The comedy of Classical Greece set the standard by which all of European—and ultimately world—comedic theater is judged. Here in this volume, the very best of Greek comedic works by the most famous authors is presented in easy-to-read English.
While these works will grant the reader an insight into just how advanced Classical Grecian culture was, they also reveal otherwise hidden aspects of Greek society and provide details on the workings of political institutions, legal systems, religious practices, education, and warfare in the Hellenic world.
Greek comedy was divided into three specific eras: Old Comedy, Middle Comedy, and New Comedy. All three represent specific periods of history. Old Comedy was the first and oldest genre, Middle Comedy that of the time period leading up to the collapse of Classical Greece and the emergence of Macedonian dominance, while New Comedy lasted until the end of the Alexandrian Empire. Sadly, nothing but tiny fragments remain of the Middle Comedy.
Old Comedy was exemplified by the writer Aristophanes (c. 446–386 BC), and nine of his works appear in this book. A master of political satire, Aristophanes mocked leading persons and institutions of his day, including Socrates in The Clouds, and the Athenian government in The Parliament of Women.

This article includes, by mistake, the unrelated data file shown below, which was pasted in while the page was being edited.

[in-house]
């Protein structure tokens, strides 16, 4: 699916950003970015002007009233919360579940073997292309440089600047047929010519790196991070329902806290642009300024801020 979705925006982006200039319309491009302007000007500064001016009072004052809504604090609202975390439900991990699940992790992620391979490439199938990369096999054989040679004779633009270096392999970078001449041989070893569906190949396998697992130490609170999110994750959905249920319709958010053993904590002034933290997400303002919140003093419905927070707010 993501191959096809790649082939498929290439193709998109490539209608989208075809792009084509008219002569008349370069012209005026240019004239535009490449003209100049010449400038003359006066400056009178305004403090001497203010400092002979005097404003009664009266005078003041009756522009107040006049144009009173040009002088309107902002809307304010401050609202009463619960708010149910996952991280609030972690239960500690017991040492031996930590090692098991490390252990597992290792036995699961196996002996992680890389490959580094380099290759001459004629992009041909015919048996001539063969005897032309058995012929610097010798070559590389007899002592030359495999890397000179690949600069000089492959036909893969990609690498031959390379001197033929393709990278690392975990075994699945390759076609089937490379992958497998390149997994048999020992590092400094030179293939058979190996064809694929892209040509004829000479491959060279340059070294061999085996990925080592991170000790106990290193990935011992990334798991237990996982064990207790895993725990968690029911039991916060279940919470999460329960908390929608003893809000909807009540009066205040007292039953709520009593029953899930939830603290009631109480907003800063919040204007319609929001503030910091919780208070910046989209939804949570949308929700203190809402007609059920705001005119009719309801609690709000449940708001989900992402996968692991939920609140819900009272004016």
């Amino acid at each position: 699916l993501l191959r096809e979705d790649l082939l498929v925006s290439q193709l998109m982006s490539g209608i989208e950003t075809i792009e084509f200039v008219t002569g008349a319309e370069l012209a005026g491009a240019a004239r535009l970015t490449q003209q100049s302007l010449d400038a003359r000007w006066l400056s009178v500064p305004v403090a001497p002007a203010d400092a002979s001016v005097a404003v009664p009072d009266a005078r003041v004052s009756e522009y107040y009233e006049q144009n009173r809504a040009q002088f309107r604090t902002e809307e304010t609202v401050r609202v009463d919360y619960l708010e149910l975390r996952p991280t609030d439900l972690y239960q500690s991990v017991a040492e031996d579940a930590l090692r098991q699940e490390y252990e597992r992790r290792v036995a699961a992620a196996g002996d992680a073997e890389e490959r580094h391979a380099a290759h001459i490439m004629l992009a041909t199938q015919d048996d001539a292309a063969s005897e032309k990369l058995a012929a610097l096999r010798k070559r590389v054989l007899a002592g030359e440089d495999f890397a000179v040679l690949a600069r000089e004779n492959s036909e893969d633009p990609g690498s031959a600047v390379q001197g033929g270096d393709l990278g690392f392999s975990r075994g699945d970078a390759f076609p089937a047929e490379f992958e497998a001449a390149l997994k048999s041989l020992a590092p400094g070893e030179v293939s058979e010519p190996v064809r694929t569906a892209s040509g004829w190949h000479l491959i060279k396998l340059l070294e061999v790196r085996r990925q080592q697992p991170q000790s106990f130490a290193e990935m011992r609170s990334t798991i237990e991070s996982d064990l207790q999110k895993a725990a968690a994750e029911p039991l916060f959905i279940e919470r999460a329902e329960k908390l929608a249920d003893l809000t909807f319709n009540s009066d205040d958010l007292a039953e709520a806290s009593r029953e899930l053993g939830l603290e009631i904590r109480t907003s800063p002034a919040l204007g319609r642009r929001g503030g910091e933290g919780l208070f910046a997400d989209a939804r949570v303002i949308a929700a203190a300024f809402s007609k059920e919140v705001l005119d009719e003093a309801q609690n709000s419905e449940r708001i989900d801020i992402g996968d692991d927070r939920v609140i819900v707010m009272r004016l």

New Comedy’s best known writers were Philemon (c. 362–262 BC), Diphilus (c. 350–290 BC), Menander (c. 341–290 BC), and Apollodorus (c. 300–260 BC). Examples from all of these writers are presented in this volume.
Menander’s style was noted for its unusual combination of escapism and realism, while Philemon dealt with philosophical issues. Diphilus’s works, on the other hand, were noted for their broad comedy and farcical violence. Apollodorus is possibly the best known and most successful of all the New Comedy writers, and was known for his focus on women as subject matter.
PART I: Stories from the Old Comedy.
The Acharnians; The Knights; Peace; The Wasps; The Clouds; The Birds; The Frogs; The Parliament of Women; Plutus
PART II: Stories from the New Comedy
The Buried Treasure; The Ghost; The Shipwreck; The Brothers; The Girl of Andros; Phormio
About the author: Alfred John Church (1829–1912) was an English classical scholar and teacher, who worked as professor of Latin at University College, London. His notable works include the translation of Tacitus, Pliny, and much of his own original Latin and English verse.